By Laurence Chandy, Fellow, Brookings Institution
How many poor people are there in the world today? The official answer to this question is 1.37 billion, based on the most recent estimate of the World Bank, the agency responsible for measuring global poverty and the established authority on this topic. The problem with this answer is that it is for the year 2005. In a period when developing economies are expanding rapidly and many are undergoing transformational change, enough to cause a clear shift in the global economic balance, 2005 feels like an awfully long time ago.
In a recent paper, my colleague Geoffrey Gertz and I attempt to provide a more satisfactory response to this question. By combining the most recent national survey data with the very latest estimates of private consumption growth, we are able to generate poverty figures that apply to the present.
The number we arrive at is a little less than 900 million. This means that between 2005 and 2010, the total number of poor people around the world fell by nearly half a billion. Poverty reduction of this magnitude is unparalleled in history: never before have so many been lifted out of poverty over such a brief period of time. The prime target of the Millennium Development Goals – to halve the rate of global poverty by 2015 from its 1990 level – was likely achieved around three years ago. Somewhat ironically, the UN MDG Summit that took place last September was spent discussing the risks to progress against this goal, when it was the perfect occasion to celebrate the goal’s early accomplishment.
In contrast to previous periods, poverty rates are falling across all regions. The largest reduction by far is occurring in Asia – no surprises there – but our estimates for Africa are also encouraging, with the number of poor people on the continent falling for the first time since official records began.
Given such good news, it is tempting to ask how close we might be to realizing the ultimate goal in global development, emblazoned at the entrance to the World Bank’s headquarters: a world free of poverty. We aren’t so naïve as to attempt a direct answer to this question. Moreover, our research highlights at least one of the obstacles to achieving this goal given the rising share of the world’s poor that are accounted for by fragile states. These are countries where the prospects for development typically remain bleak and where there is little understanding of what can be done to help by outsiders.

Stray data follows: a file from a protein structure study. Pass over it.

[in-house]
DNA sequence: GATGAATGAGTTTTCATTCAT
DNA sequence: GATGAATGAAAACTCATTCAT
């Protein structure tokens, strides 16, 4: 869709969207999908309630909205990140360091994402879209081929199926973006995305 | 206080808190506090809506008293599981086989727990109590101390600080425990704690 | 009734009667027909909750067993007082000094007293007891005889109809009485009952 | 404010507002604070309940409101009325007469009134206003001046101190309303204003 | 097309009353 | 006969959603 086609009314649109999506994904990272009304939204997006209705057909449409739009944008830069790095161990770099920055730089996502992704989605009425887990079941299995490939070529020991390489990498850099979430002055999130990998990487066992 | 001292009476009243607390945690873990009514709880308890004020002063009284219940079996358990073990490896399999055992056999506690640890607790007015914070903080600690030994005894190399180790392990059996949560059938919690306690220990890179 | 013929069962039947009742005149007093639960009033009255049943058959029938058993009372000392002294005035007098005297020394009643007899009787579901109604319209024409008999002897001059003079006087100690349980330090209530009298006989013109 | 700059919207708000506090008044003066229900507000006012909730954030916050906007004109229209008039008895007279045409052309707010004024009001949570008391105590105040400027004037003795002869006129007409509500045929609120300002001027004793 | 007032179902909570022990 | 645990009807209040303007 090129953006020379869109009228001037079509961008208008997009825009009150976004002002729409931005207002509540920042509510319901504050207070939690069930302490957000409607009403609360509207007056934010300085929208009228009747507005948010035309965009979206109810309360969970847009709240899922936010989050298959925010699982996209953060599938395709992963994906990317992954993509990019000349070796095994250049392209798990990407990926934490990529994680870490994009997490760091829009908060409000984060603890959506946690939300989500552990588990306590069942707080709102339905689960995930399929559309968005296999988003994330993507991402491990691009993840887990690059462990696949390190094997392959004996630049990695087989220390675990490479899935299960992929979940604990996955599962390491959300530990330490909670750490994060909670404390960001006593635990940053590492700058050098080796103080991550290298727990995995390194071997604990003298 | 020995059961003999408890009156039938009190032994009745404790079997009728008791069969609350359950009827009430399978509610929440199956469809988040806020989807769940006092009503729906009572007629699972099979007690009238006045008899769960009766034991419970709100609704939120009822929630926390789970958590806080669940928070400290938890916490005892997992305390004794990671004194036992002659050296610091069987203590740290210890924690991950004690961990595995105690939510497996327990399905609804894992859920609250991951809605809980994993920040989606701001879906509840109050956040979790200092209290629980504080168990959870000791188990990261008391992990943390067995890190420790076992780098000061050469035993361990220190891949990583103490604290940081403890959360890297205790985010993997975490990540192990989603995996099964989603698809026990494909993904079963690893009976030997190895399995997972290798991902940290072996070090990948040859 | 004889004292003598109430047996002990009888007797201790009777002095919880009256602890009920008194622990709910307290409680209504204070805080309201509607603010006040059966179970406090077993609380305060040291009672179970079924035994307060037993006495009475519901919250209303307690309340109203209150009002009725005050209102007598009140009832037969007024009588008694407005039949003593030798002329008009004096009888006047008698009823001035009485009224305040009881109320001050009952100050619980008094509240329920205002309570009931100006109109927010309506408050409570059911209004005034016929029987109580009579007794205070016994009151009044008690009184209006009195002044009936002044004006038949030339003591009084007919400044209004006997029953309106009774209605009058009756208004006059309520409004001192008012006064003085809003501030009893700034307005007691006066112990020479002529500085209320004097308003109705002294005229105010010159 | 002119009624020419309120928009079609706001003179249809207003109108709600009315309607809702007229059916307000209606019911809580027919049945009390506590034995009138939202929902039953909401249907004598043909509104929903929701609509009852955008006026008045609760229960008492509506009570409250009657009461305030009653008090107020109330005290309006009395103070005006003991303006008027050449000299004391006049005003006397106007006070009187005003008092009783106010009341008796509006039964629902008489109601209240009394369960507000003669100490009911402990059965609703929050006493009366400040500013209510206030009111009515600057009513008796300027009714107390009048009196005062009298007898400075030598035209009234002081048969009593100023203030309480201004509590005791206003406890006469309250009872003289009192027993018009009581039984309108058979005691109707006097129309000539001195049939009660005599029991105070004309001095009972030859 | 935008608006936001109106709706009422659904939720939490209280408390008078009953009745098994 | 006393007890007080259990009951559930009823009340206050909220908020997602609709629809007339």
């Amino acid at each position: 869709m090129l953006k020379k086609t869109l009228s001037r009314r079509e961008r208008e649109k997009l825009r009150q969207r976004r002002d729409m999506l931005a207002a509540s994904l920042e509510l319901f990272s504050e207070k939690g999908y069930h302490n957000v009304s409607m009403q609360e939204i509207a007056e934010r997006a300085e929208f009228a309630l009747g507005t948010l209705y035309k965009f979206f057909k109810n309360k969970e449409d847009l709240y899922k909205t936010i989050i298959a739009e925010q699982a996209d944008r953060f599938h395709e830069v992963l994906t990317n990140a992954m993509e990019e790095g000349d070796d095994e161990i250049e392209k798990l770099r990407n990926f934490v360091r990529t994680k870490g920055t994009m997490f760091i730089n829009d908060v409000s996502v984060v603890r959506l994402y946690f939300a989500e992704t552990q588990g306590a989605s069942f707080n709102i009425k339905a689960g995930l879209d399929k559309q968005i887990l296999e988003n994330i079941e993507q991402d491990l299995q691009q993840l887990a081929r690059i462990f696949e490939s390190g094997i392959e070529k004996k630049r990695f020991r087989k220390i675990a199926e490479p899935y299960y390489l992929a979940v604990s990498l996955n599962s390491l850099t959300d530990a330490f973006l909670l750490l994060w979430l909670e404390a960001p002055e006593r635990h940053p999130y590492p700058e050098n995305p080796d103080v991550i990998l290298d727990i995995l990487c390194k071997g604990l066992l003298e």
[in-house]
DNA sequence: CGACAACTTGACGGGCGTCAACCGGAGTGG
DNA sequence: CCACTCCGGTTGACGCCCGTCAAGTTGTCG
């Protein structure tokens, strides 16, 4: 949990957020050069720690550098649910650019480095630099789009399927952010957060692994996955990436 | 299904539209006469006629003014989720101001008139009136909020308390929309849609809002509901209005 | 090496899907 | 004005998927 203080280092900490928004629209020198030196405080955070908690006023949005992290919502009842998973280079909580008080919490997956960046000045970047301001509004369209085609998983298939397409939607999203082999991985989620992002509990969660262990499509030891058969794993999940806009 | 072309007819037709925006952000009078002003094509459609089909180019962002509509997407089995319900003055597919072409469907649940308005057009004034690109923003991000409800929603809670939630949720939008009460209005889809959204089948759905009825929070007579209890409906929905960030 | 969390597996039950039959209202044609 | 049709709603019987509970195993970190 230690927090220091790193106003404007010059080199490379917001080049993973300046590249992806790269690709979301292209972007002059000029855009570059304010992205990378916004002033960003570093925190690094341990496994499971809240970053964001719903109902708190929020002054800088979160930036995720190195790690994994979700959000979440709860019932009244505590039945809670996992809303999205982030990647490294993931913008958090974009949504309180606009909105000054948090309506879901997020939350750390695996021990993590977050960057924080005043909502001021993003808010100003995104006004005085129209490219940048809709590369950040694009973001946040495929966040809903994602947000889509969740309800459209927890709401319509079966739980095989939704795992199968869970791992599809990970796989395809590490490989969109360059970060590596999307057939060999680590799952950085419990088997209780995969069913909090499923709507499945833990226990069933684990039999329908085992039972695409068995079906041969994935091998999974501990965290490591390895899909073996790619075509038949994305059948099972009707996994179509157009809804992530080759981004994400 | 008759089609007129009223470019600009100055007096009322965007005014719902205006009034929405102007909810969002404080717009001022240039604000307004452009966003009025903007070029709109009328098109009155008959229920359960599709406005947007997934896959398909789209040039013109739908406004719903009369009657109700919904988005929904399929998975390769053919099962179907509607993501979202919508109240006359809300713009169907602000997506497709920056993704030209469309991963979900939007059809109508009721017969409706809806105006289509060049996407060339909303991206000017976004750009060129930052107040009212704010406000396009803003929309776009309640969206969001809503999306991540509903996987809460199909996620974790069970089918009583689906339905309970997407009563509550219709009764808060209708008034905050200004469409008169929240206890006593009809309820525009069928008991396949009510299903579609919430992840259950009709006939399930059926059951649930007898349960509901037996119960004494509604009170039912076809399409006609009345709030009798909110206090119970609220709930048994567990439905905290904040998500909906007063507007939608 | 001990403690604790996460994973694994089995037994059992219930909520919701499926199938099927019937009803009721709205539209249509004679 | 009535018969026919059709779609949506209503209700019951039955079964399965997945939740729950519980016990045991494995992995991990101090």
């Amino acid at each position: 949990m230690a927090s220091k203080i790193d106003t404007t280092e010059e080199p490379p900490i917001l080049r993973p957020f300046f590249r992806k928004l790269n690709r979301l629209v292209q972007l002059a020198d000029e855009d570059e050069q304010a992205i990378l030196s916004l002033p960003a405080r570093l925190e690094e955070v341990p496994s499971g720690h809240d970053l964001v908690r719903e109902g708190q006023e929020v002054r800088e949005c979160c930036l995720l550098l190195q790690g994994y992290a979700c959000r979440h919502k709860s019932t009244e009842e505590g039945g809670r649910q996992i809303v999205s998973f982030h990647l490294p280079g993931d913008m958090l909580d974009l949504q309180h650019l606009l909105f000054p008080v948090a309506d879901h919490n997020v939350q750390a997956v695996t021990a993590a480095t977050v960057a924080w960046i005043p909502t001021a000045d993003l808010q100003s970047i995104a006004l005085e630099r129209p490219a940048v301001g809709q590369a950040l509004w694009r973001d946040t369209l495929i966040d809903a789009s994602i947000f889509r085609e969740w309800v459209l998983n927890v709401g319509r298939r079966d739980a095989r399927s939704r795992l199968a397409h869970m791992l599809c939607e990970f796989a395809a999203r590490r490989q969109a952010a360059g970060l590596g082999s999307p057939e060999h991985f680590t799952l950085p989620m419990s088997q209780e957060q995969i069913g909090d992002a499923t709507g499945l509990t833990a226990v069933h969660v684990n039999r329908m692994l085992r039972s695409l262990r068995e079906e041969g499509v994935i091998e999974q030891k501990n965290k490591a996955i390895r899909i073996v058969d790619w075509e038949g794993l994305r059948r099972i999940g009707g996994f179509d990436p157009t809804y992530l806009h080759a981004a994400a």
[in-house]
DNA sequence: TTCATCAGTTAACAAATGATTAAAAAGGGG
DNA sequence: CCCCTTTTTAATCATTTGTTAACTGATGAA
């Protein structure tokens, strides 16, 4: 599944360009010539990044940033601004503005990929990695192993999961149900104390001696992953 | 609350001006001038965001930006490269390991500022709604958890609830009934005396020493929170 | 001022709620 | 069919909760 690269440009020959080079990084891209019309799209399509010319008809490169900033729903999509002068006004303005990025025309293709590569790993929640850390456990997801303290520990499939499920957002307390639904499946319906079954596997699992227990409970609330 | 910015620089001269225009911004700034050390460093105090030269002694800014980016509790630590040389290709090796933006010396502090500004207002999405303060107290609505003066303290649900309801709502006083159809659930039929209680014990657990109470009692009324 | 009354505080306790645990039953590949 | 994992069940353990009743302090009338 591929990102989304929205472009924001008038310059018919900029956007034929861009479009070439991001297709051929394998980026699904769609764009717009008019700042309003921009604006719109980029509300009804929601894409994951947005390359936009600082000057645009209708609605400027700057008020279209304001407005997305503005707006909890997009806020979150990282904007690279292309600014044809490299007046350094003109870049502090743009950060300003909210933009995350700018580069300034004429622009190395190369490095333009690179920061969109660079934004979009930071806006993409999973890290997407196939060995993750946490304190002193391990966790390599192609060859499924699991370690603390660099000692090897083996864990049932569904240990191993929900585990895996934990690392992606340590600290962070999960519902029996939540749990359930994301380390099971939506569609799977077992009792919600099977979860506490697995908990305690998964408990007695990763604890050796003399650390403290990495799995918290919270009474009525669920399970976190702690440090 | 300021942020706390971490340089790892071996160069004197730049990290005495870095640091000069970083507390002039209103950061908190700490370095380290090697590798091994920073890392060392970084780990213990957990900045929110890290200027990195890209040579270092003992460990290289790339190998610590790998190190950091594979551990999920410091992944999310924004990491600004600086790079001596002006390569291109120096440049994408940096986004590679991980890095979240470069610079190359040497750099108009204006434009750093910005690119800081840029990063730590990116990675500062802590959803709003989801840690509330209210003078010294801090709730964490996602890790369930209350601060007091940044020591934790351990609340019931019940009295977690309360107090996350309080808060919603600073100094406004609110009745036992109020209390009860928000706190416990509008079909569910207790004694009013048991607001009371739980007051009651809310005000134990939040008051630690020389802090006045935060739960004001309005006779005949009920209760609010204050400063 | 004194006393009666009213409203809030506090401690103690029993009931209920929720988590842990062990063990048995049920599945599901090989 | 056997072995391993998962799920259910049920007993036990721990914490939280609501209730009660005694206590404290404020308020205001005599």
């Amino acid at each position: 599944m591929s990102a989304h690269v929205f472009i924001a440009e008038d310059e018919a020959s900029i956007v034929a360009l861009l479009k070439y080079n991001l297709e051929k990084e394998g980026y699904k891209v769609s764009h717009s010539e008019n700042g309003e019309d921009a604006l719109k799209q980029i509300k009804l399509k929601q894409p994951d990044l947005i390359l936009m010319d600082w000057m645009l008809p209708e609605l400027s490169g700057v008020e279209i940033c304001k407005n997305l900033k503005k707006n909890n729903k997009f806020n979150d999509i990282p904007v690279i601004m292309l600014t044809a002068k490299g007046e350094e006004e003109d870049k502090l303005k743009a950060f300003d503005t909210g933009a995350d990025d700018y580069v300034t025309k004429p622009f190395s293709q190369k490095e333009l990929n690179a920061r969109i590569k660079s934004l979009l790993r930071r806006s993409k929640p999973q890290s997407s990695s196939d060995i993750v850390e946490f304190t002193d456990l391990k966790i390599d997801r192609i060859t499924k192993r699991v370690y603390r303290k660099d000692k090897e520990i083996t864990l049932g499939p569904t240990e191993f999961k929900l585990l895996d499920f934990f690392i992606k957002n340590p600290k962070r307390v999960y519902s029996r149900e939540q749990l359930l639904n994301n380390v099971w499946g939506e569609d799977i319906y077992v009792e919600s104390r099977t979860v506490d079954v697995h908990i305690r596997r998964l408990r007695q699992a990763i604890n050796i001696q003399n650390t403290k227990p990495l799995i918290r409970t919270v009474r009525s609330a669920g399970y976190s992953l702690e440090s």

Nevertheless, we do offer an answer of sorts. Building on the growing enthusiasm for cash transfer schemes as a tool for development, we believe that the notion of a global social safety net, one that could guarantee each person in the world a minimum income of $1.25 a day, is rapidly becoming feasible. There are two obvious constraints to this proposal: affordability and logistics. The affordability of a global safety net is improving as poverty diminishes and global aid flows (include private giving) rise. Based on poverty gap calculations, we estimate that the cost of a global social safety net in 2010 would have been $66 billion. That’s around half of global ODA flows, or a third of public and private aid together. Meanwhile, the recent introduction of cash transfer schemes in some of the world’s most difficult environments, making use of advances in identification technology such as fingerprint and iris scanning, demonstrates that logistical challenges may be surmountable too.
In 2005, G8 leaders met in Gleneagles and expressed their deepened resolve to see poverty eliminated. Six years later, that goal has moved a little closer to reality.
This blog post was first published here on the Development Policy Blog. The Australian National University, through the Development Policy Centre, is hosting a seminar on ‘Poverty in Numbers and Scaling up Aid’ on 28th March in Canberra. If you would like to attend, more details can be found here.